The enactment of House Bill 5636, or the Tax Reform for Acceleration and Inclusion (TRAIN) Act, could cause a two to 140-percent surge in the prices of sugar-sweetened beverages. This is according to the price survey of the Department of Finance.
The Section 150-A of the bill states that sugar sweetened beverages will be levied an excise tax of P10 per liter of volume capacity.
This means that carbonated drinks, energy drinks, sweetened tea and coffee, fruit drinks, and other similar products will have significant price increases should the adjustments be pushed by Congress.
On the other hand, pure and 100-percent natural vegetable juices, yogurt, milk products, meal replacements, and weight loss products will be exempted.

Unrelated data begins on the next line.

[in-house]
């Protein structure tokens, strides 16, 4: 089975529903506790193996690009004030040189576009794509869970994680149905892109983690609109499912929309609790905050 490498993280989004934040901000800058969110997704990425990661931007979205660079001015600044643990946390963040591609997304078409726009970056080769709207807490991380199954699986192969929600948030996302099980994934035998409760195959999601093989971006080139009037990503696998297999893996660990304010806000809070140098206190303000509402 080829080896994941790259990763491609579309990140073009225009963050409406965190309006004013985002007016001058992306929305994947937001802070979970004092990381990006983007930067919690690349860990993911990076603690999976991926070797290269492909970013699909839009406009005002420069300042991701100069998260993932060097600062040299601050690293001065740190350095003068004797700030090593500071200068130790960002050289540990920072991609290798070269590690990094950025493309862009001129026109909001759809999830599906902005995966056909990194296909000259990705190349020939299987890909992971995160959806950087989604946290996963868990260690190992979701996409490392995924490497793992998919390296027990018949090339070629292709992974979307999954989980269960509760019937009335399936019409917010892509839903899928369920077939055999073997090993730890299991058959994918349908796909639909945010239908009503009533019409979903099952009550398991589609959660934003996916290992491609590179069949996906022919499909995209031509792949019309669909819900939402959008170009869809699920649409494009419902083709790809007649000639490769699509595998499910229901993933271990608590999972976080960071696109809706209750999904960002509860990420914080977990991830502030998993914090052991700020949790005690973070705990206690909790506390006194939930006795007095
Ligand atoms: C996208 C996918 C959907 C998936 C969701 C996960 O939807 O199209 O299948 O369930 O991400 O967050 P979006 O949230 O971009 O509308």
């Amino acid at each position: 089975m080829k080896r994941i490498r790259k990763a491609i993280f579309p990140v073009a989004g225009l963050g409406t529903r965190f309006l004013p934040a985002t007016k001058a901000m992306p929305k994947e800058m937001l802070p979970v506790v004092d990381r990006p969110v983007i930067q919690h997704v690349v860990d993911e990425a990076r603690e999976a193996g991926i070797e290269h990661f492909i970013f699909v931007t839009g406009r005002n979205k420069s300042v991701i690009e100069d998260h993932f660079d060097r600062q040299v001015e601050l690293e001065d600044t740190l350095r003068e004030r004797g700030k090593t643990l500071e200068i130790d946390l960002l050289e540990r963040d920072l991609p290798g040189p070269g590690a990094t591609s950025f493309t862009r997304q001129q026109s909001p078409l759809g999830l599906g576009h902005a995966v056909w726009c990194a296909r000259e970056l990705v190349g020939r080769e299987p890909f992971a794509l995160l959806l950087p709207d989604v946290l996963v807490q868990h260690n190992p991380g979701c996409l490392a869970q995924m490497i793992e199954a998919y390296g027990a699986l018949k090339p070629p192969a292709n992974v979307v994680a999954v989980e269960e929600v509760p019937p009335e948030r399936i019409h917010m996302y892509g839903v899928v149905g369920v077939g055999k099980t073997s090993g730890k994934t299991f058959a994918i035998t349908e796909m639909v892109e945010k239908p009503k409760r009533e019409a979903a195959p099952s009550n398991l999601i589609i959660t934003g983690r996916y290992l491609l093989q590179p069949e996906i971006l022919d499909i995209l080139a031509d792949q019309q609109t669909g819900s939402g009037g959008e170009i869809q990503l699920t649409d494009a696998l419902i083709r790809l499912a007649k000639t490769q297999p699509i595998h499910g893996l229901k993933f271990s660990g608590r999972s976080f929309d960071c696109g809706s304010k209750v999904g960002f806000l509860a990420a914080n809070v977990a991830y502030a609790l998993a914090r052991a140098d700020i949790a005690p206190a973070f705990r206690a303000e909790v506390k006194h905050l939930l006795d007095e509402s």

A study conducted by the University of Asia and the Pacific (UA&P) revealed that the excise tax will burden not only the general public but sugar and coffee farmers and sari-sari store owners as well.
Eighty percent of consumers of such products are in the low-income bracket, according to non-profit organization Philippine Association of Store and Carinderia Owners (PASCO).
A Coke in can, currently selling for P21, is likely to become P6 more expensive. But how does it fare compared to the prices of a can of soda around the world?
The infographic below shows a simple comparison.
|Country||Price in pesos|
|Country||Price in pesos||Excise tax|
|USA||44.51||45 cents per litre|
|France||28.99||7.16 euros per hectolitre|
|Norway||102.35||3.34 kroner per litre|
|Mexico||34.41||1 peso per litre|
|United Kingdom||81.49||22 cents per litre with total sugar content above five grams per 100 ml|